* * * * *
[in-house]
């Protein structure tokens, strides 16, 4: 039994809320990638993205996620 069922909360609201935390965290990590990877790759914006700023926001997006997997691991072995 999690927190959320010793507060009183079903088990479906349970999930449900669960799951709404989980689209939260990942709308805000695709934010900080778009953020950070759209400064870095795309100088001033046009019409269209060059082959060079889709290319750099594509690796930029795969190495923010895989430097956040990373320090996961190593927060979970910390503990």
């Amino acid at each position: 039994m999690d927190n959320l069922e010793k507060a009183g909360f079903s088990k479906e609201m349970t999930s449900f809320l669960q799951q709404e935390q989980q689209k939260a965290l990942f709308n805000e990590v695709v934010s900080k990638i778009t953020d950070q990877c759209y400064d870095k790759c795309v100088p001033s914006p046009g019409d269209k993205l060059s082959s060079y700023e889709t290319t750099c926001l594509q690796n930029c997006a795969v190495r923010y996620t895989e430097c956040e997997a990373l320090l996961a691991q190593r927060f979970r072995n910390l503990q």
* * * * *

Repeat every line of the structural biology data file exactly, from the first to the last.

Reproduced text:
[in-house]
């Protein structure tokens, strides 16, 4: 039994809320990638993205996620 069922909360609201935390965290990590990877790759914006700023926001997006997997691991072995 999690927190959320010793507060009183079903088990479906349970999930449900669960799951709404989980689209939260990942709308805000695709934010900080778009953020950070759209400064870095795309100088001033046009019409269209060059082959060079889709290319750099594509690796930029795969190495923010895989430097956040990373320090996961190593927060979970910390503990």
């Amino acid at each position: 039994m999690d927190n959320l069922e010793k507060a009183g909360f079903s088990k479906e609201m349970t999930s449900f809320l669960q799951q709404e935390q989980q689209k939260a965290l990942f709308n805000e990590v695709v934010s900080k990638i778009t953020d950070q990877c759209y400064d870095k790759c795309v100088p001033s914006p046009g019409d269209k993205l060059s082959s060079y700023e889709t290319t750099c926001l594509q690796n930029c997006a795969v190495r923010y996620t895989e430097c956040e997997a990373l320090l996961a691991q190593r927060f979970r072995n910390l503990q």